Labis boys set up travel agency to highlight eco and cultural attractions


  • Focus
  • Monday, 09 Apr 2018

Dino has no regrets about returning to the village he grew up in.

AFTER having experienced city life in Kuala Lumpur, going back to the village and having to take up two jobs is not a life many would choose.

However, Dino Yap, 29, is doing just that and thoroughly enjoying it.

When he is not showing visitors around as part of his tour guide duties, Dino helps his fishmonger father Yap Hon Yau, 59, at the market in Kampung Baru Bekok in Labis, Johor.

This was not something the business graduate had planned when he packed his bag and headed home after four years of working and living in Kuala Lumpur.

At that point, he only had one thing on his mind – to take care of his 49-year-old mother Wong Siau Lian who was diagnosed with liver cancer.

Dino took up the responsibility as his eldest sister was in Taiwan while their two younger sisters had left home to work and study.

A year after he moved back, his mother died but Dino decided to stay on and be with his father.

Three years later, another villager who left to further his studies, CJ Teo, 25, returned with a hospitality and hotel management degree.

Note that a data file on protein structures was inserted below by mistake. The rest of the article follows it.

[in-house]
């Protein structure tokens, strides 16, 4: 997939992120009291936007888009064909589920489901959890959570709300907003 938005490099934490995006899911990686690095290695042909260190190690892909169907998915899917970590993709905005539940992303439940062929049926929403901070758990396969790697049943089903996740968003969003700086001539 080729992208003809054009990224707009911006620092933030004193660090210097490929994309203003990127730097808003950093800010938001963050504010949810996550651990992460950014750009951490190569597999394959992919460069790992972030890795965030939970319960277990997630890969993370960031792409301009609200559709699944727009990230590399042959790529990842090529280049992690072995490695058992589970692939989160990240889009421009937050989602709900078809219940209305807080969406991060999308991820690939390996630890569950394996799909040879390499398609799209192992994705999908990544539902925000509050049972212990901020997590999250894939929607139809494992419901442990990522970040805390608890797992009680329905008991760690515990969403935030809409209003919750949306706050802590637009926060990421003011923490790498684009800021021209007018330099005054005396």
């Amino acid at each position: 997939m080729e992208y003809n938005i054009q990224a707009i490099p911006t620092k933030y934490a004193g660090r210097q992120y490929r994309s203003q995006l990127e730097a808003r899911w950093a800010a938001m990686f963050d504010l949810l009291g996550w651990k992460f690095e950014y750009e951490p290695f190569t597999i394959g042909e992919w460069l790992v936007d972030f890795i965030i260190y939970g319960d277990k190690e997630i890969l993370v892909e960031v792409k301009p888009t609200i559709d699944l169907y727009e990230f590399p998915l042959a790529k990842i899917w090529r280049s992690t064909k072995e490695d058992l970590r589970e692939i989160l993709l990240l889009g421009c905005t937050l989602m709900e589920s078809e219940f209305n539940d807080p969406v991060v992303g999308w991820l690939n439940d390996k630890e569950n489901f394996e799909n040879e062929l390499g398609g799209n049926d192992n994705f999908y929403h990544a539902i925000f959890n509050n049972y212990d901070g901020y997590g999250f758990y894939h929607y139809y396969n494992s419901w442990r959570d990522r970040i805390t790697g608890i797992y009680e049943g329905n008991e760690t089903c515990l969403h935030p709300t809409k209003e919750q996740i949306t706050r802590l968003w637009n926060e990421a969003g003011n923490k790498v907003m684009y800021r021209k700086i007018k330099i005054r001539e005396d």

The two then set up a travel agency called Village Fun Enterprise to draw visitors to their village.

Teo (left) with some tourists at Taman Negara.
Teo (left) with some tourists at Taman Negara. 

Dino said about 90% of the tourists were from Singapore and Malaysia, while the remaining 5% came from various parts of the world.

Kampung Baru Bekok indeed has what it takes for eco and cultural tourism.

From the village, tourists have access to Endau-Rompin National Park.

The one-hour journey by road is where the adventure begins, passing through oil palm estates, fruit and vegetable farms as well as traditional villages.

It is a unique experience, especially for foreigners.

Kampung Baru Bekok also has a railway station which is a plus point for tourism.

Dino says he and Teo found satisfaction in seeing their guests have a good holiday.

“Our village history is dated as far back as 1886,” he said and was visibly proud that visitors found the village and their way of life there interesting.

“It is in the village that one can see how a close-knit community has evolved over the decades and remained strong,” he added.

Dino said tourism has rejuvenated the village and preserved its heritage at the same time.

It has also generated business and job opportunities for villagers.

Dino admitted that while he did miss the city life, he was glad he chose to remain in the village and help make a difference.


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